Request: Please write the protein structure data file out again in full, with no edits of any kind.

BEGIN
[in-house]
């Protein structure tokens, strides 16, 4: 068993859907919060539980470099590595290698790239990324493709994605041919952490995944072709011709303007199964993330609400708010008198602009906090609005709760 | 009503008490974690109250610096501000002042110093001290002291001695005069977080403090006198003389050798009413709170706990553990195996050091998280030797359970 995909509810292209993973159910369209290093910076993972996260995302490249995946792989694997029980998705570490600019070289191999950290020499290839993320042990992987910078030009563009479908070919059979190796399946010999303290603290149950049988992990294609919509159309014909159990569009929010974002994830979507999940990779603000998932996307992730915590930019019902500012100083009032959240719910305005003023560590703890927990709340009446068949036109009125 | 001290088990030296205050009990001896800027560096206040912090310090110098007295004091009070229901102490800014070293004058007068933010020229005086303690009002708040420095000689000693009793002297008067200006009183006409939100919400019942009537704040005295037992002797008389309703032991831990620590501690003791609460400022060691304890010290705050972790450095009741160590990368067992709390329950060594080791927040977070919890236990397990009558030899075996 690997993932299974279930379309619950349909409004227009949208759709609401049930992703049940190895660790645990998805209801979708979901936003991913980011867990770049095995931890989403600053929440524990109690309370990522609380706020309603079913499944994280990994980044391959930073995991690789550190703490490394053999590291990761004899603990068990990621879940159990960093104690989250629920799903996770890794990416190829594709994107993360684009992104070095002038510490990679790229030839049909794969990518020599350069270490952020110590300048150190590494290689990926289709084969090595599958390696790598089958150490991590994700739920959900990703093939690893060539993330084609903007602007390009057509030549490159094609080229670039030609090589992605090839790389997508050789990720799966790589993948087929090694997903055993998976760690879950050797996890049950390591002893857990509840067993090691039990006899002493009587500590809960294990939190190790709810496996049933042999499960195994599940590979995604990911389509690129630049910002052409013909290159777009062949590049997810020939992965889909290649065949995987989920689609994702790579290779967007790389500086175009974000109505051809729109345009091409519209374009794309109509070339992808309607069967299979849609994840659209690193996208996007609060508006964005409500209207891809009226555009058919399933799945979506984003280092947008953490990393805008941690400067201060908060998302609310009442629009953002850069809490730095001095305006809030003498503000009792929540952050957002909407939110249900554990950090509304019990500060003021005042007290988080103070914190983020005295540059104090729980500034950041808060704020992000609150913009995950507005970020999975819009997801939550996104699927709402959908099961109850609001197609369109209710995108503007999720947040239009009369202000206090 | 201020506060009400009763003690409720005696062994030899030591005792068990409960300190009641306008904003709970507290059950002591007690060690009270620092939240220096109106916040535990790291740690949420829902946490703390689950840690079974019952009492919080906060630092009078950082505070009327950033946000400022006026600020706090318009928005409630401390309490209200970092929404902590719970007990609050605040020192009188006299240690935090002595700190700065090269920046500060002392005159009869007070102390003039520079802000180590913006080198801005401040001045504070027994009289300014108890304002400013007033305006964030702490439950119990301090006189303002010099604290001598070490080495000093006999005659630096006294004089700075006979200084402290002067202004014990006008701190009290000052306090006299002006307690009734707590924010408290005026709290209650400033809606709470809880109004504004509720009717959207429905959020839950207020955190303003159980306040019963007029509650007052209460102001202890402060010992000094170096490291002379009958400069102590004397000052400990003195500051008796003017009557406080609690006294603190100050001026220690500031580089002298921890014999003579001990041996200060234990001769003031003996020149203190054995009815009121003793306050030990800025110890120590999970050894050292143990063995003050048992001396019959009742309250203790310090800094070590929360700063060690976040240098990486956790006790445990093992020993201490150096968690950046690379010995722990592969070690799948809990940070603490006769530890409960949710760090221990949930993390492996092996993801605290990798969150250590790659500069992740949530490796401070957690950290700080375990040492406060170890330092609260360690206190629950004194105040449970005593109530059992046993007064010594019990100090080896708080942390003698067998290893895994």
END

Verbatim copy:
[in-house]
């Protein structure tokens, strides 16, 4: 068993859907919060539980470099590595290698790239990324493709994605041919952490995944072709011709303007199964993330609400708010008198602009906090609005709760 | 009503008490974690109250610096501000002042110093001290002291001695005069977080403090006198003389050798009413709170706990553990195996050091998280030797359970 995909509810292209993973159910369209290093910076993972996260995302490249995946792989694997029980998705570490600019070289191999950290020499290839993320042990992987910078030009563009479908070919059979190796399946010999303290603290149950049988992990294609919509159309014909159990569009929010974002994830979507999940990779603000998932996307992730915590930019019902500012100083009032959240719910305005003023560590703890927990709340009446068949036109009125 | 001290088990030296205050009990001896800027560096206040912090310090110098007295004091009070229901102490800014070293004058007068933010020229005086303690009002708040420095000689000693009793002297008067200006009183006409939100919400019942009537704040005295037992002797008389309703032991831990620590501690003791609460400022060691304890010290705050972790450095009741160590990368067992709390329950060594080791927040977070919890236990397990009558030899075996 690997993932299974279930379309619950349909409004227009949208759709609401049930992703049940190895660790645990998805209801979708979901936003991913980011867990770049095995931890989403600053929440524990109690309370990522609380706020309603079913499944994280990994980044391959930073995991690789550190703490490394053999590291990761004899603990068990990621879940159990960093104690989250629920799903996770890794990416190829594709994107993360684009992104070095002038510490990679790229030839049909794969990518020599350069270490952020110590300048150190590494290689990926289709084969090595599958390696790598089958150490991590994700739920959900990703093939690893060539993330084609903007602007390009057509030549490159094609080229670039030609090589992605090839790389997508050789990720799966790589993948087929090694997903055993998976760690879950050797996890049950390591002893857990509840067993090691039990006899002493009587500590809960294990939190190790709810496996049933042999499960195994599940590979995604990911389509690129630049910002052409013909290159777009062949590049997810020939992965889909290649065949995987989920689609994702790579290779967007790389500086175009974000109505051809729109345009091409519209374009794309109509070339992808309607069967299979849609994840659209690193996208996007609060508006964005409500209207891809009226555009058919399933799945979506984003280092947008953490990393805008941690400067201060908060998302609310009442629009953002850069809490730095001095305006809030003498503000009792929540952050957002909407939110249900554990950090509304019990500060003021005042007290988080103070914190983020005295540059104090729980500034950041808060704020992000609150913009995950507005970020999975819009997801939550996104699927709402959908099961109850609001197609369109209710995108503007999720947040239009009369202000206090 | 201020506060009400009763003690409720005696062994030899030591005792068990409960300190009641306008904003709970507290059950002591007690060690009270620092939240220096109106916040535990790291740690949420829902946490703390689950840690079974019952009492919080906060630092009078950082505070009327950033946000400022006026600020706090318009928005409630401390309490209200970092929404902590719970007990609050605040020192009188006299240690935090002595700190700065090269920046500060002392005159009869007070102390003039520079802000180590913006080198801005401040001045504070027994009289300014108890304002400013007033305006964030702490439950119990301090006189303002010099604290001598070490080495000093006999005659630096006294004089700075006979200084402290002067202004014990006008701190009290000052306090006299002006307690009734707590924010408290005026709290209650400033809606709470809880109004504004509720009717959207429905959020839950207020955190303003159980306040019963007029509650007052209460102001202890402060010992000094170096490291002379009958400069102590004397000052400990003195500051008796003017009557406080609690006294603190100050001026220690500031580089002298921890014999003579001990041996200060234990001769003031003996020149203190054995009815009121003793306050030990800025110890120590999970050894050292143990063995003050048992001396019959009742309250203790310090800094070590929360700063060690976040240098990486956790006790445990093992020993201490150096968690950046690379010995722990592969070690799948809990940070603490006769530890409960949710760090221990949930993390492996092996993801605290990798969150250590790659500069992740949530490796401070957690950290700080375990040492406060170890330092609260360690206190629950004194105040449970005593109530059992046993007064010594019990100090080896708080942390003698067998290893895994």